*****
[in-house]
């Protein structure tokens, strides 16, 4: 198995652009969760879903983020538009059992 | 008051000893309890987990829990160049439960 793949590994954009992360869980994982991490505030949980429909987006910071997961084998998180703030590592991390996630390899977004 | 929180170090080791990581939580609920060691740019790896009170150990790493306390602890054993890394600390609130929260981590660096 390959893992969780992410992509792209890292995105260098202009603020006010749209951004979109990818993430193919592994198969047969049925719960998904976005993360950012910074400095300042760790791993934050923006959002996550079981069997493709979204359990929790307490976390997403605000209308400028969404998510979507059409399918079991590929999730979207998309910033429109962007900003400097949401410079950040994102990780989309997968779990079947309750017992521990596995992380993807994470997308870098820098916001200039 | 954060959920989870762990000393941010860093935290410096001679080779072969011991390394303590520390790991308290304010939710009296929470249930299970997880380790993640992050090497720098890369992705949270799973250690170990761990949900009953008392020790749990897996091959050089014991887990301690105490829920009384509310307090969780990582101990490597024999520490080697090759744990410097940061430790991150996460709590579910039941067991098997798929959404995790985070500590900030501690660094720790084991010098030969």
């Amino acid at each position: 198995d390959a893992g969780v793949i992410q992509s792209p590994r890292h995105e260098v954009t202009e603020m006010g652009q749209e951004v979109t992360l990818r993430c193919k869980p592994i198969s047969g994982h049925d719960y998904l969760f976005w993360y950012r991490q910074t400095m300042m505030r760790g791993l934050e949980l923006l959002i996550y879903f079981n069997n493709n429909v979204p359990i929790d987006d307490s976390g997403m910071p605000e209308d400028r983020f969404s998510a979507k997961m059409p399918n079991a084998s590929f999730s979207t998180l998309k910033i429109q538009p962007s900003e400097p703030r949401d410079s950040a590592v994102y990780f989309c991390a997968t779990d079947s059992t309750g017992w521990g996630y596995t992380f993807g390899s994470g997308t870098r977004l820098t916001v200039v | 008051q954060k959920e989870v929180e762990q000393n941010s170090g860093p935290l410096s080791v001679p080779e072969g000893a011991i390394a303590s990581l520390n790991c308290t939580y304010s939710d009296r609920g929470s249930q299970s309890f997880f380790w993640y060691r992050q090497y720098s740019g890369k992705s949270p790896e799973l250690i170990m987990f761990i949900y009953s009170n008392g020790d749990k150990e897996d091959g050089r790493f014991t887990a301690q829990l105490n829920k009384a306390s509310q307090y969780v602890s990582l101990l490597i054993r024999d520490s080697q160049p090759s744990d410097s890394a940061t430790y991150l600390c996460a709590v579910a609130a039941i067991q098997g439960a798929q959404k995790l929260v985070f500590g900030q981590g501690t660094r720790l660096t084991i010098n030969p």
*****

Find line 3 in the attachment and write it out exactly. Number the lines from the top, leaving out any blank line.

């Amino acid at each position: 198995d390959a893992g969780v793949i992410q992509s792209p590994r890292h995105e260098v954009t202009e603020m006010g652009q749209e951004v979109t992360l990818r993430c193919k869980p592994i198969s047969g994982h049925d719960y998904l969760f976005w993360y950012r991490q910074t400095m300042m505030r760790g791993l934050e949980l923006l959002i996550y879903f079981n069997n493709n429909v979204p359990i929790d987006d307490s976390g997403m910071p605000e209308d400028r983020f969404s998510a979507k997961m059409p399918n079991a084998s590929f999730s979207t998180l998309k910033i429109q538009p962007s900003e400097p703030r949401d410079s950040a590592v994102y990780f989309c991390a997968t779990d079947s059992t309750g017992w521990g996630y596995t992380f993807g390899s994470g997308t870098r977004l820098t916001v200039v | 008051q954060k959920e989870v929180e762990q000393n941010s170090g860093p935290l410096s080791v001679p080779e072969g000893a011991i390394a303590s990581l520390n790991c308290t939580y304010s939710d009296r609920g929470s249930q299970s309890f997880f380790w993640y060691r992050q090497y720098s740019g890369k992705s949270p790896e799973l250690i170990m987990f761990i949900y009953s009170n008392g020790d749990k150990e897996d091959g050089r790493f014991t887990a301690q829990l105490n829920k009384a306390s509310q307090y969780v602890s990582l101990l490597i054993r024999d520490s080697q160049p090759s744990d410097s890394a940061t430790y991150l600390c996460a709590v579910a609130a039941i067991q098997g439960a798929q959404k995790l929260v985070f500590g900030q981590g501690t660094r720790l660096t084991i010098n030969p």